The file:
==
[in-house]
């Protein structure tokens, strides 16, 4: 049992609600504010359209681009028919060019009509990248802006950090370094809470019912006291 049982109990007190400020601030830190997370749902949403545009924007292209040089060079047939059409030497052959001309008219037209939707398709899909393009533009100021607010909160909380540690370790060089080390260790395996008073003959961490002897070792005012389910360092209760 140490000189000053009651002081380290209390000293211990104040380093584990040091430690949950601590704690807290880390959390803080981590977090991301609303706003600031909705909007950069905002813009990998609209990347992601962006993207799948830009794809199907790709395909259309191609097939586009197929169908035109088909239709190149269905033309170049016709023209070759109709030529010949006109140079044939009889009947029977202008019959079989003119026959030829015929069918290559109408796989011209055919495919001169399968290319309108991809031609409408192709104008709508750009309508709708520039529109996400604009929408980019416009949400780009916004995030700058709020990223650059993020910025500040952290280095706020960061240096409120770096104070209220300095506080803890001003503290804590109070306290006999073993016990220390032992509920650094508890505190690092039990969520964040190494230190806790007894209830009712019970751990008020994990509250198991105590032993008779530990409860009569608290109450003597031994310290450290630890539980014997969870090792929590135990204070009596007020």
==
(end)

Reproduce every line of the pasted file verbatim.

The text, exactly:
[in-house]
């Protein structure tokens, strides 16, 4: 049992609600504010359209681009028919060019009509990248802006950090370094809470019912006291 049982109990007190400020601030830190997370749902949403545009924007292209040089060079047939059409030497052959001309008219037209939707398709899909393009533009100021607010909160909380540690370790060089080390260790395996008073003959961490002897070792005012389910360092209760 140490000189000053009651002081380290209390000293211990104040380093584990040091430690949950601590704690807290880390959390803080981590977090991301609303706003600031909705909007950069905002813009990998609209990347992601962006993207799948830009794809199907790709395909259309191609097939586009197929169908035109088909239709190149269905033309170049016709023209070759109709030529010949006109140079044939009889009947029977202008019959079989003119026959030829015929069918290559109408796989011209055919495919001169399968290319309108991809031609409408192709104008709508750009309508709708520039529109996400604009929408980019416009949400780009916004995030700058709020990223650059993020910025500040952290280095706020960061240096409120770096104070209220300095506080803890001003503290804590109070306290006999073993016990220390032992509920650094508890505190690092039990969520964040190494230190806790007894209830009712019970751990008020994990509250198991105590032993008779530990409860009569608290109450003597031994310290450290630890539980014997969870090792929590135990204070009596007020």